For example, the city territorial community (CTC) of Dnipro is the most financially capable among all oblast centers. This is the only CTC with the maximum scores each year (100 of 100). Each time it was number one in the financial capacity rating. The next best are Kyiv, Lviv, Zaporizhzhia, and Odesa CTCs. These communities year after year demonstrate the best financial results.

In the lowest part of the rating are Severodonetsk, Kherson, Kramatorsk, Chernivtsi, and Lutsk CTCs. Unfortunately, these communities have not managed to improve their financial situation during the years covered by this research.

Significantly changed the CTCs in the middle of the rating. Ternopil and Kharkiv CTCs, for example, have increased their financial potential in the last several years and steeply climbed up in the rating. Budget indicators of Ivano-Frankivsk and Chernihiv CTCs, on the other hand, became worse.

Key findings:

  • The income of CTCs’ budgets increases annually. In comparison to 2018, the average income increased by 1.3 times last year. This trend continues: in the majority of CTCs, budget revenue in 2021 is larger than in the previous years. The same is true for budget funding per capita.
  • The role of local taxes is steadily increasing in CTCs’ budget revenue. In comparison to 2018, revenue from local taxes increased by 25% last year. During the last three years, the average share of local taxes in the total budget revenue of CTCs was 29%. As of October 1, 2021, this share increased up to 30.5%. In other words, a third of CTCs’ budget revenue on average comes from local taxes.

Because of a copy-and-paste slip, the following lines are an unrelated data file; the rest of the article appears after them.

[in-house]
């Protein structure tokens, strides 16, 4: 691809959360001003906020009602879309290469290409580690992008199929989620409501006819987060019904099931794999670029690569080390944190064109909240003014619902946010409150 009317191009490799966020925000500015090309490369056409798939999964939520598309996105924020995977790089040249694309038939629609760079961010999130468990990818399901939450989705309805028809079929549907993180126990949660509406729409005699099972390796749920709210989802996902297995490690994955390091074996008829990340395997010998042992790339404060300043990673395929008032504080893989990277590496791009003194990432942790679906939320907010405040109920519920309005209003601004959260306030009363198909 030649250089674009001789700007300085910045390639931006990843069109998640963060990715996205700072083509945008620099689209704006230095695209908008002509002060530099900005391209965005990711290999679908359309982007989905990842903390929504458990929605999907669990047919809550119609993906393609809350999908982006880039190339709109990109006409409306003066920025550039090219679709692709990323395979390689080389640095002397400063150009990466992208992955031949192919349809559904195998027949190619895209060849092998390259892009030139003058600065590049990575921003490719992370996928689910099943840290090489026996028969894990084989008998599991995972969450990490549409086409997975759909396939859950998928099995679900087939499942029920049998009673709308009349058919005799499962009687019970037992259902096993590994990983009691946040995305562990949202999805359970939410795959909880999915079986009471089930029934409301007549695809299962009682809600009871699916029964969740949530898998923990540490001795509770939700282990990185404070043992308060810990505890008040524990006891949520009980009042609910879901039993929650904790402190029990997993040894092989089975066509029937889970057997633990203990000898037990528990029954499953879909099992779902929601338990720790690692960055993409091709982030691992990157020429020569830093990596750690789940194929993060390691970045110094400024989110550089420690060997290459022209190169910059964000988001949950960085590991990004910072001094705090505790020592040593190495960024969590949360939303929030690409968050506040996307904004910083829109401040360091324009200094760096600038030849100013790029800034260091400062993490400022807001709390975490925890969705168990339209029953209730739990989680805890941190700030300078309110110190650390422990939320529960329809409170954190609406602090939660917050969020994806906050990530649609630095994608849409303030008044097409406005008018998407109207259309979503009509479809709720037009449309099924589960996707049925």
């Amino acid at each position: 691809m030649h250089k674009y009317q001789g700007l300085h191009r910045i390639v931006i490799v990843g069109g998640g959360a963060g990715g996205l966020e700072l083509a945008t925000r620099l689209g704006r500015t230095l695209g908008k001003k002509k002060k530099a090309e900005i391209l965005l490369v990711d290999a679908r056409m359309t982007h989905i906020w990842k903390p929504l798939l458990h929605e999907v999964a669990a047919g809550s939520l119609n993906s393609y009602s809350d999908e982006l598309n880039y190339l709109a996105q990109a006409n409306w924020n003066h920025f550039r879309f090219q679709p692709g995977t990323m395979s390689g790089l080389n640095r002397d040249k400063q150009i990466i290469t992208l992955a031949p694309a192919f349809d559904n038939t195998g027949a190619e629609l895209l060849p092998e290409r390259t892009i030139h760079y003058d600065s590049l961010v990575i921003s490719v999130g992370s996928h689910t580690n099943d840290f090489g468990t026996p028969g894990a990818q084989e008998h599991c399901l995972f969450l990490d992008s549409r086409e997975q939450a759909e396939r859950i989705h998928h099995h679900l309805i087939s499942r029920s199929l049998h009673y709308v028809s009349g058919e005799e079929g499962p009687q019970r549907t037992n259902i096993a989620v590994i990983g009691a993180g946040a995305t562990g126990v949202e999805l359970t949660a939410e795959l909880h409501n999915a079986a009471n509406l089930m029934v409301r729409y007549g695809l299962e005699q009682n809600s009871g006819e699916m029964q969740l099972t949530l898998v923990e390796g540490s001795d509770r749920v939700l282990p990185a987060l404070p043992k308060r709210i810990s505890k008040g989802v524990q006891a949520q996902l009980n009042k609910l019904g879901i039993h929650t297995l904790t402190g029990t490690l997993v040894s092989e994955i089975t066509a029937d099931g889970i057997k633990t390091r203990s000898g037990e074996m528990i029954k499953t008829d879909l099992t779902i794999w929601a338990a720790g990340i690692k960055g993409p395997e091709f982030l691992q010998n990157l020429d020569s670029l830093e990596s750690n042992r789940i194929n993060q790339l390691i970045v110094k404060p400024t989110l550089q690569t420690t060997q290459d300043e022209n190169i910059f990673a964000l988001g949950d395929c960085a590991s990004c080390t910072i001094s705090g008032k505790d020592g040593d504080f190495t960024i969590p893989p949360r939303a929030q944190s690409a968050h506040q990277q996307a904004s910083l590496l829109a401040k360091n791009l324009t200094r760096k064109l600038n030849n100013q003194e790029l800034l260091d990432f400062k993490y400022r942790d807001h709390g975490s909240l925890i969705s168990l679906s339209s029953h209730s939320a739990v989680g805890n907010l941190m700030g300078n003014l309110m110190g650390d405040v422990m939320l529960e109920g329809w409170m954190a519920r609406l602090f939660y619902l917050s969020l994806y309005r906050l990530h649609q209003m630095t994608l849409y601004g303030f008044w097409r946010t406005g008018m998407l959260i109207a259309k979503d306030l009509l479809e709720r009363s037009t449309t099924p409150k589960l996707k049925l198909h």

• The taxable capacity of oblast center CTCs’ budgets is one of the strongest in the country. Since 2018, they have not received subsidies from the state. Instead, oblast center CTCs returned their surplus funding to the government budget. This surplus is used to provide subsidies to less capable communities. In 2020, though, Kherson and Kramatorsk CTCs did not send money to the government budget and did not receive any subsidies. In 2021, the same situation was with Kherson and Chernivtsi CTCs.
  • Budget shares spent on the development (capital spending) are very significant in all oblast center CTCs throughout the country. Since 2018, the average share of capital spending in oblast center CTCs is 24.5%. Last year, it increased from 1% to 25.5%. In other words, a quarter of all CTCs’ money on average is spent on capital development of the communities.
  • From 2018 to October 1, 2021, all oblast center CTCs increased their spending on management apparatus. On average, spending on bureaucrats from a community budget increased from ₴248.4 mln in 2018 by 1.5 times: to ₴360.7 mln in 2020. In 2021, the spending also increased since October 1: on average, a community spends on bureaucrats ₴293.8 mln. This is mostly the result of amalgamation and new responsibilities to provide administrative services. However, if the costs of services provided by local bureaucrats increase while their quality remains the same or even deteriorates, then local budgets are used inefficiently.
  • We also made additional calculations in US dollars to check whether there is a difference in financial capacity indicators if calculations are made in foreign currency. All results about financial capacity in dollars absolutely confirm trends confirmed for oblast center CTCs in hryvnias.

The rating based on 10 indicators is the first step in the analysis of territorial communities’ financial capacity. There is space for a deeper analysis here. For example, subjects of further research should be the development of the business environment, demographics, soft assets, and resource potential of the territories in general. To conduct a complex analysis of communities and their capacity is a baseline target for the Centre of United Actions in 2022. We are convinced that this analysis and further research will not only help the managers to build their capacity for good governance but also level up the quality of political discussion in the regions.